Monday, December 21, 2015

Daniel Little — Quantum cognition?

Alexander Wendt proposes a radical idea in his Quantum Mind and Social Science: Unifying Physical and Social Ontology: that we should reconsider fundamentals of the social sciences to reflect emerging research on "quantum consciousness" and cognition…
Homo economicus is not even a cartoon character but merely a stick figure.

Understanding Society
Quantum cognition?
Daniel Little | Chancellor of the University of Michigan-Dearborn, Professor of Philosophy at UM-Dearborn and Professor of Sociology at UM-Ann Arbor


John said...

Unless this is a Sokal-type hoax, this is unadulterated silliness. So let's take this in order.

1. The quantum world. This is something we're still coming to terms with and have yet to develop a theory that takes in all the phenomena in a way that doesn't create all types of internal and conceptual problems.

2. Consciousness. We have zero idea of what the hell is going on.

So a theory of quantum consciousness is not remotely in the offing, notwithstanding the interesting ideas put forward by people like Roger Penrose, which although exceptionally brilliant are irrelevant because they are wrong.

3. Society. First, there is no "theory" of society, and can never be. Second, the best we can probably do is use experience and intuition, not directly useful for a scientific theory.

But guess what? Let's fantasise about a quantum cognitive social theory! Is this what passes for philosophy these days? I expect this gibberish in what now passes for sociology and cultural studies but not philosophy.

John said...

It gets worse! Cambridge University Press published this rubbish!

A many worlds interpretation of, what, society? Apparently most physicists subscribe to this unbelievable interpretation of quantum mechanics, but how would you use it as a theory of society? And wave function collapse models of society? We can barely figure out collapse models on the atomic scale, but now there'll be collapse models of society?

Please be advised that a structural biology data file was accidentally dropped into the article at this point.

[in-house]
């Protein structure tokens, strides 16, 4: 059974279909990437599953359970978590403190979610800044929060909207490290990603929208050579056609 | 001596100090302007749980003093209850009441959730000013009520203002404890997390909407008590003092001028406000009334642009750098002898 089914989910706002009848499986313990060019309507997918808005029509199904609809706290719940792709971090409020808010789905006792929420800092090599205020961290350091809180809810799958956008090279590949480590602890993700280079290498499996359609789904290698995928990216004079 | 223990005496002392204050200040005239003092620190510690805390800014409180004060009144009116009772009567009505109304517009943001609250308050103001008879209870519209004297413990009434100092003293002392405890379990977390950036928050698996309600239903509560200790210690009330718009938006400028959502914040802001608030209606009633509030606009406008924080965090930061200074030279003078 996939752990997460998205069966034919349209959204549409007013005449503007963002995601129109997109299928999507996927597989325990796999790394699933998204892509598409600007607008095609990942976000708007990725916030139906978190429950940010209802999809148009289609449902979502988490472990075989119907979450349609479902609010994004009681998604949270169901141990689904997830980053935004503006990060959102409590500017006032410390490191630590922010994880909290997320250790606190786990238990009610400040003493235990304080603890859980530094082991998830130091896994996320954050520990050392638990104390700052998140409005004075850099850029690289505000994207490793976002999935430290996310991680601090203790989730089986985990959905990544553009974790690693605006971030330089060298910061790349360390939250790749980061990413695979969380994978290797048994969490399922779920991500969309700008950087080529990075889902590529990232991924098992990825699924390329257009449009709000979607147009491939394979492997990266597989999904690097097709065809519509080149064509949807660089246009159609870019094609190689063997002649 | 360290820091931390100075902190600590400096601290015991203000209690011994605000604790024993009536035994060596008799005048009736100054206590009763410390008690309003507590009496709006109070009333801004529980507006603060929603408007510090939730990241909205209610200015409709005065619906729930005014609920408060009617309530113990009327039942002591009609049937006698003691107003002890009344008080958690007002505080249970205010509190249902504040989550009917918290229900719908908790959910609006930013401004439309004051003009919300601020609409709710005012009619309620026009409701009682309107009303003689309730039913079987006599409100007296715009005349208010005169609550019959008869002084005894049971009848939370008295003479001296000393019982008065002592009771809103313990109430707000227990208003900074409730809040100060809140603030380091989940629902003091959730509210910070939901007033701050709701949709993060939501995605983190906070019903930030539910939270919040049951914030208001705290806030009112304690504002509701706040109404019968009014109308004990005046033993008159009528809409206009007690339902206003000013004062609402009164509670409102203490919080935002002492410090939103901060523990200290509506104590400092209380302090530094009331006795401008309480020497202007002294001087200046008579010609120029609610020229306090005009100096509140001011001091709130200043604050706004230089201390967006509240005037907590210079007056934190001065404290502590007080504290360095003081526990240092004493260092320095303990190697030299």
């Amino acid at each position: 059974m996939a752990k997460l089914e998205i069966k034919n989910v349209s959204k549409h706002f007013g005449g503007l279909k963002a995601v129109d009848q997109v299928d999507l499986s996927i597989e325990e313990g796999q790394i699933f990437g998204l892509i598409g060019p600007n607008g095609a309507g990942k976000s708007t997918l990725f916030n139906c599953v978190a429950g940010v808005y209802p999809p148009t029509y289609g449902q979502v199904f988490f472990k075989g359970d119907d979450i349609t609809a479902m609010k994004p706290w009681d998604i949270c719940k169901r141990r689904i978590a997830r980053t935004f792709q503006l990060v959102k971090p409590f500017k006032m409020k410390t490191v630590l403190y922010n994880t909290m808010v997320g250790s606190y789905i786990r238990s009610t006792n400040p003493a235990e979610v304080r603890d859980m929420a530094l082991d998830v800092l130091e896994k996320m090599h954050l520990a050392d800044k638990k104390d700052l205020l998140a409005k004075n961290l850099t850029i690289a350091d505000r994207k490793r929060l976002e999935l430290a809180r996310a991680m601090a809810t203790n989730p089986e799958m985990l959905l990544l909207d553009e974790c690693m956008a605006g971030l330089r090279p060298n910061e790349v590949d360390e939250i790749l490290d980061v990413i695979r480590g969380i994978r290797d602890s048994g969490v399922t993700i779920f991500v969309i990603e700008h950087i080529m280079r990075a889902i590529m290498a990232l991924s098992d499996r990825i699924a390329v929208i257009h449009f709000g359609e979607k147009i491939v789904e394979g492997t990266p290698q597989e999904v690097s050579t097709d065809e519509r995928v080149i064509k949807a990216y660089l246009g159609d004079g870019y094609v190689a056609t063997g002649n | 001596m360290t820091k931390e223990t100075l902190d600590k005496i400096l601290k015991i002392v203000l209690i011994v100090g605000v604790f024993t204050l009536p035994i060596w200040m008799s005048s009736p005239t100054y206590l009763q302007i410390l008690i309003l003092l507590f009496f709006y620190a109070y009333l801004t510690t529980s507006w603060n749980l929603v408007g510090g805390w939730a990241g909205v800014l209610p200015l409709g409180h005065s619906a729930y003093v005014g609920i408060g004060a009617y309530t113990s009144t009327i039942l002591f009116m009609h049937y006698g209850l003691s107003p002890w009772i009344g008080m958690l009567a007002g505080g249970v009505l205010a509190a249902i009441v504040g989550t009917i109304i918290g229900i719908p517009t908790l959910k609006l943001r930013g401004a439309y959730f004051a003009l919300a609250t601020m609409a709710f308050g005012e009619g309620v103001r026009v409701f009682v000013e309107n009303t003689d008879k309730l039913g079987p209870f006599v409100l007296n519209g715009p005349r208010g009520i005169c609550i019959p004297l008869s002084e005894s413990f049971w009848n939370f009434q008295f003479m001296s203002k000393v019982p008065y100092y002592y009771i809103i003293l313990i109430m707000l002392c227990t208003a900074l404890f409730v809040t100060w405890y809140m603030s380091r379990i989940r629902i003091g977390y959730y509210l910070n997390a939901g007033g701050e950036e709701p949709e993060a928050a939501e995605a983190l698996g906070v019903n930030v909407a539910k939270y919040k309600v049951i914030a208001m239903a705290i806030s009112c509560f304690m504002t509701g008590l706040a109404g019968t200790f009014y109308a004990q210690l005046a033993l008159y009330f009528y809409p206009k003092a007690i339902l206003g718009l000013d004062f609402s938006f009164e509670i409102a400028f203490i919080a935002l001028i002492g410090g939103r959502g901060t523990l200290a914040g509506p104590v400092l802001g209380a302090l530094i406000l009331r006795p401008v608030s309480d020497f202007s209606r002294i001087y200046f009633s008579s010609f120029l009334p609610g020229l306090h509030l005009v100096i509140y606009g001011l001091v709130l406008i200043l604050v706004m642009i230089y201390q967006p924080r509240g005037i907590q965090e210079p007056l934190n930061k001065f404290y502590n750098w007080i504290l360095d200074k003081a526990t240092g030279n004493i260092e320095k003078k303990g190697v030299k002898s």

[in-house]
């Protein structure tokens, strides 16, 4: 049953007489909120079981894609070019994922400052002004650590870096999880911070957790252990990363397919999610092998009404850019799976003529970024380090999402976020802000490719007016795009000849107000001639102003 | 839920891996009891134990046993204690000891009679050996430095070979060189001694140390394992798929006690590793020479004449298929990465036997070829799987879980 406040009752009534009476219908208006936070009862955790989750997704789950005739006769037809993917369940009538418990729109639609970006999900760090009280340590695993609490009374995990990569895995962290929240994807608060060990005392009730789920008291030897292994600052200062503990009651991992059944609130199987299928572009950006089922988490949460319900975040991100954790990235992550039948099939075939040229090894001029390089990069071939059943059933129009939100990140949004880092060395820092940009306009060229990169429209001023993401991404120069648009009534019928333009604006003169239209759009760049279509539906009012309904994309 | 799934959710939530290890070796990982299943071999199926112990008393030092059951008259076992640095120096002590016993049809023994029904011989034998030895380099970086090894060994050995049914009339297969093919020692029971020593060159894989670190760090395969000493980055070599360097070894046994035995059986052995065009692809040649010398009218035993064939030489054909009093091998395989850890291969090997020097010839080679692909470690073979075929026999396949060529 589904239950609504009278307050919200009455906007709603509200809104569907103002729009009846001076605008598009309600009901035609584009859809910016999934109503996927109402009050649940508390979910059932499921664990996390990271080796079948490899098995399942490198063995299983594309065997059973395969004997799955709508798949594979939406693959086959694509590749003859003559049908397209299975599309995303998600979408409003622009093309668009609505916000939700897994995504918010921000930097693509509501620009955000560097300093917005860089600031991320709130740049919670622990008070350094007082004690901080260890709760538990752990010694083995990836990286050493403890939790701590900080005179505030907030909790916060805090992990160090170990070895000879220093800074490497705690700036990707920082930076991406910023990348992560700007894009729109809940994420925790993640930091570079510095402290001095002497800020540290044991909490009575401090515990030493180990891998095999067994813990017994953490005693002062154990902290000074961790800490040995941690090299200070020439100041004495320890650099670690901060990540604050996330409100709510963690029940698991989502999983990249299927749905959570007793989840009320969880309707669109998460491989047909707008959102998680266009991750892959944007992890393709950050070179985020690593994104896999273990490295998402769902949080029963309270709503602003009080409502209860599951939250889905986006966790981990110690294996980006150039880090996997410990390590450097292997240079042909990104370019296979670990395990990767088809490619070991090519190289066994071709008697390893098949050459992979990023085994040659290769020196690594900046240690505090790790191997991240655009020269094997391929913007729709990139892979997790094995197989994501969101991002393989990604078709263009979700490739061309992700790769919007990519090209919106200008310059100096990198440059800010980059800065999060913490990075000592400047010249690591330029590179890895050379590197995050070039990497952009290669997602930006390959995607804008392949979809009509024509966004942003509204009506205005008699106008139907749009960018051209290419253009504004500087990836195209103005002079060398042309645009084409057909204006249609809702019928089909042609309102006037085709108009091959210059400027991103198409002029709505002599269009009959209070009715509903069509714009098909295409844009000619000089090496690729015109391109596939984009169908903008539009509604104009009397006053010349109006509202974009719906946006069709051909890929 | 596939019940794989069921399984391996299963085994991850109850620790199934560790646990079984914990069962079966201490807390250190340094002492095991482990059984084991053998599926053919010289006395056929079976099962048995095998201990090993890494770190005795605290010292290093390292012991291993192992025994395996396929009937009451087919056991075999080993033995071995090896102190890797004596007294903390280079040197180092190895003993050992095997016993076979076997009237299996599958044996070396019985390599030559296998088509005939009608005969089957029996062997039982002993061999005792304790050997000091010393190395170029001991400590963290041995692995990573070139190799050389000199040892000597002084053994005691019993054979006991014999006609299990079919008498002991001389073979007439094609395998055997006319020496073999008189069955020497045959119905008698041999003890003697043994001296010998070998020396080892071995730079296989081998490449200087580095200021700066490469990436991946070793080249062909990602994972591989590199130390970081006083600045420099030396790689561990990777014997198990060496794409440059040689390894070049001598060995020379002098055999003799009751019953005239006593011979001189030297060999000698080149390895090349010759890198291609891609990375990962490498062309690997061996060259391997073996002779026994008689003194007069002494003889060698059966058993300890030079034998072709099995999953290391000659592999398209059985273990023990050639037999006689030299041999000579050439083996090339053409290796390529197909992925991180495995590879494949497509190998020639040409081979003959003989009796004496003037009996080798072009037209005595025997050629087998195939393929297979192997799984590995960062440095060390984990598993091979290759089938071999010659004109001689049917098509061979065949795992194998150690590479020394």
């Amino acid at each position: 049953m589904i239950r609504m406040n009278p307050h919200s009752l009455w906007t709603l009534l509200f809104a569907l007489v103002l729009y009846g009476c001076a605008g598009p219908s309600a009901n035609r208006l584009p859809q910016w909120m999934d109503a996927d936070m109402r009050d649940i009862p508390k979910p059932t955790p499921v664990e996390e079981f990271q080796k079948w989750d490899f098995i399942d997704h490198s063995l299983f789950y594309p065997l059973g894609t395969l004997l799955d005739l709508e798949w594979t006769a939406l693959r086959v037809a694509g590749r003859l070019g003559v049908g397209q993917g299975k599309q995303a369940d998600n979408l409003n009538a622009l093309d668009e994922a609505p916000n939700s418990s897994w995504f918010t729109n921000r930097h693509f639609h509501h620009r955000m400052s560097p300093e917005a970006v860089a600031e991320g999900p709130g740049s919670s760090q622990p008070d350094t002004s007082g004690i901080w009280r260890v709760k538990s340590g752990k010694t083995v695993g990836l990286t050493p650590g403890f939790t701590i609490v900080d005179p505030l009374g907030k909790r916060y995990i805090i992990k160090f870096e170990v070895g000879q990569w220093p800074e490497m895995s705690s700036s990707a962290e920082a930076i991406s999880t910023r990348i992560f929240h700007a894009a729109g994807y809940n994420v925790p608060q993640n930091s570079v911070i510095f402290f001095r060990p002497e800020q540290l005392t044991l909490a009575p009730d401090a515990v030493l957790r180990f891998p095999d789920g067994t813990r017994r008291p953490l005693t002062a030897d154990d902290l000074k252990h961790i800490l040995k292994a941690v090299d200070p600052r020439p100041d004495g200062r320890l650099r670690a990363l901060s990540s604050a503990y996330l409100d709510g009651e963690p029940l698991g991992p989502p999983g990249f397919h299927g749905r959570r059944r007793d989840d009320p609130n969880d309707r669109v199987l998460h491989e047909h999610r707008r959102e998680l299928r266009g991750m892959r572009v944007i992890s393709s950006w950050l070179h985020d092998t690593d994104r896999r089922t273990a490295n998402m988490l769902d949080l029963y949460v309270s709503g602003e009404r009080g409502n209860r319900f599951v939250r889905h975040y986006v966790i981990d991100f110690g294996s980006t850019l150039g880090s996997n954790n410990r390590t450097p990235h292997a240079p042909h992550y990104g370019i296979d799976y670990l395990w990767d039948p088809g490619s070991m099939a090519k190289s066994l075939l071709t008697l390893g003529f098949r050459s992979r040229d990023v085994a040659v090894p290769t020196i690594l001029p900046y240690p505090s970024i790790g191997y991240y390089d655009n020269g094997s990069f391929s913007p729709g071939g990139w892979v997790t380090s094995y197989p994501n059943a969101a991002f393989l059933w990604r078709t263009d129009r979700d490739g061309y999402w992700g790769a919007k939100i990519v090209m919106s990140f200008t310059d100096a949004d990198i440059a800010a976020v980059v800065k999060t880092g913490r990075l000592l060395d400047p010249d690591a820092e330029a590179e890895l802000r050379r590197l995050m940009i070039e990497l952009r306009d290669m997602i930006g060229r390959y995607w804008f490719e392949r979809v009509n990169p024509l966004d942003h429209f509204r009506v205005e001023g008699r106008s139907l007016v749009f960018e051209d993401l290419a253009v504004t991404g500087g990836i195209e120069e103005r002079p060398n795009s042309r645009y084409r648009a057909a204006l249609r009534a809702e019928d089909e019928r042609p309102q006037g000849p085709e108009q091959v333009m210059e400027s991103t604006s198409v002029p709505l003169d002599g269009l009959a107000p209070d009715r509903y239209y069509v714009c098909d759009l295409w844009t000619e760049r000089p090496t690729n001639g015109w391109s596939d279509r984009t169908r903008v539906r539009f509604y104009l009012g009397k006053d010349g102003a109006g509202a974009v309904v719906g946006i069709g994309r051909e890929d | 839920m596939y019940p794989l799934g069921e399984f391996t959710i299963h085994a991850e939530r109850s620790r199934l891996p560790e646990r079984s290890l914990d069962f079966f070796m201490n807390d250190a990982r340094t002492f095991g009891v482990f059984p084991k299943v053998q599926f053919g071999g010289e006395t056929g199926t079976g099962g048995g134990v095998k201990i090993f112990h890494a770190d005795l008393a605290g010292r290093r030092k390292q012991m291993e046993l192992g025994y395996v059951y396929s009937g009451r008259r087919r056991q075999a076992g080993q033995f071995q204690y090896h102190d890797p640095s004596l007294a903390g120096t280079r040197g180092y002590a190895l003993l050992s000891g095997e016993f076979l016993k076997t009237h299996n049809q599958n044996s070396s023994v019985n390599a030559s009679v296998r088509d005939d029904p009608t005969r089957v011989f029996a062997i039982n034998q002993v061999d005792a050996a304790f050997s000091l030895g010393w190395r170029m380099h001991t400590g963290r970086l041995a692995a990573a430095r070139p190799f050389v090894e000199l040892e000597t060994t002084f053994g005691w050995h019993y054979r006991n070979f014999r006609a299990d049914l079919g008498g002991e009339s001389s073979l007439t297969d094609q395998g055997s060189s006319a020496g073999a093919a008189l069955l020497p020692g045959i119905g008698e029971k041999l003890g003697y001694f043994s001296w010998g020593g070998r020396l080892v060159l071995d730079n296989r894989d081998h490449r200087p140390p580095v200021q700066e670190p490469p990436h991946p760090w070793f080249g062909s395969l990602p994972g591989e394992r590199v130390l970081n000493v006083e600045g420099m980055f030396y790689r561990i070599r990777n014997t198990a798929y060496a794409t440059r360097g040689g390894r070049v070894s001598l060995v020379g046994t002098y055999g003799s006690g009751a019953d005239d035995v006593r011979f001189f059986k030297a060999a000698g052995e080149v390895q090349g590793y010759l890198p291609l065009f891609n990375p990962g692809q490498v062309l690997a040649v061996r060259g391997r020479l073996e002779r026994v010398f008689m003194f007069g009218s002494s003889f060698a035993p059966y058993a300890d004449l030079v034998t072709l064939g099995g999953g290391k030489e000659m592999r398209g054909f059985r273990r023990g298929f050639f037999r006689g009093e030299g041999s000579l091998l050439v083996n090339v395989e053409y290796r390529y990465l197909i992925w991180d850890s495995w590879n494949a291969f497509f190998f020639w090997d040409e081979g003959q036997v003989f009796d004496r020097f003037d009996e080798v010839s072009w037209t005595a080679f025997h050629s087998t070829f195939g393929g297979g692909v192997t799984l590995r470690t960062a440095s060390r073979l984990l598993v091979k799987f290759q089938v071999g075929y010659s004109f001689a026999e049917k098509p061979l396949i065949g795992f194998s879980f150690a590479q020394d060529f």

And as for the mind-body problem, what is the problem exactly? First of all, what is the mind? And second, what is meant by body exactly? So we have a mind-body problem in which we don't know what the mind is or the body yet we have a quantum conscious solution to a so-called problem using a combined theory of quantum consciousness in which the quantum is not understood and the consciousness is barely intelligible! This is excruciatingly painful.

Where do I sign up to be a university professor?

It almost makes you nostalgic for Pol Pot's treatment of "intellectuals".

Tom Hickey said...

Is this what passes for philosophy these days?

No philosophers. All scientists. I guess this is what passes for science these days.

Alexander Wendt

Jerome R. Busemeyer

Peter D. Bruza

John said...

According to wikipedia Alexander Wendt, the author of this preposterous book, is a political scientist.

Jerome Busemer is a psychologist and Peter Bruza works in artificial intelligence. How scientific these fields are is up for debate. Psychology is a science, but many psychologists are time wasting poseurs. Artificial intelligence is also a science, but nearly everybody involved are reactionary anti-scientific poseur. You can't have a sensible conversation with them.

Ignacio said...

John brilliant posts agreed a 100% and I'm involved in AI and trained in neuroscience and psychology.

It's not as bad as economics, but there is a profound reactionary anti-science postmodern trend in the academe going from physics (lol string theory) all the way up to psychology, including biology/ecology etc.

Is worrisome...

John said...

Ignacio, it's downright terrifying! But it's good to be in the minority, as we are. We'll be proven to be right!

There is a postmodernist aspect to it, but worse is the arrogant scientism that grand theories of everything, whether in physics or the brain sciences, are possible (unlikely), and even if possible are then available for discovery to us mere talking apes (very unlikely). Hume, Descartes, Kant, Galileo and Newton didn't think it possible for very good, and unanswerable, reasons. Yet this arrogance about the reach of modern science has made a lot of the theoretical sciences rotten to the core. The case against these rabid ideas in physics can be found in Lee Smolin's excellent book The Trouble with Physics. As for evolutionary biology, the pushers of natural selection have a lot to answer for. Darwin himself argued against evolution solely by means of natural selection. But in modern biology natural selection has far too important a role. And the least said about AI the better! What a morass of pseudoscientific ramblings it has become. Turing and Von Neumann must be turning in their graves.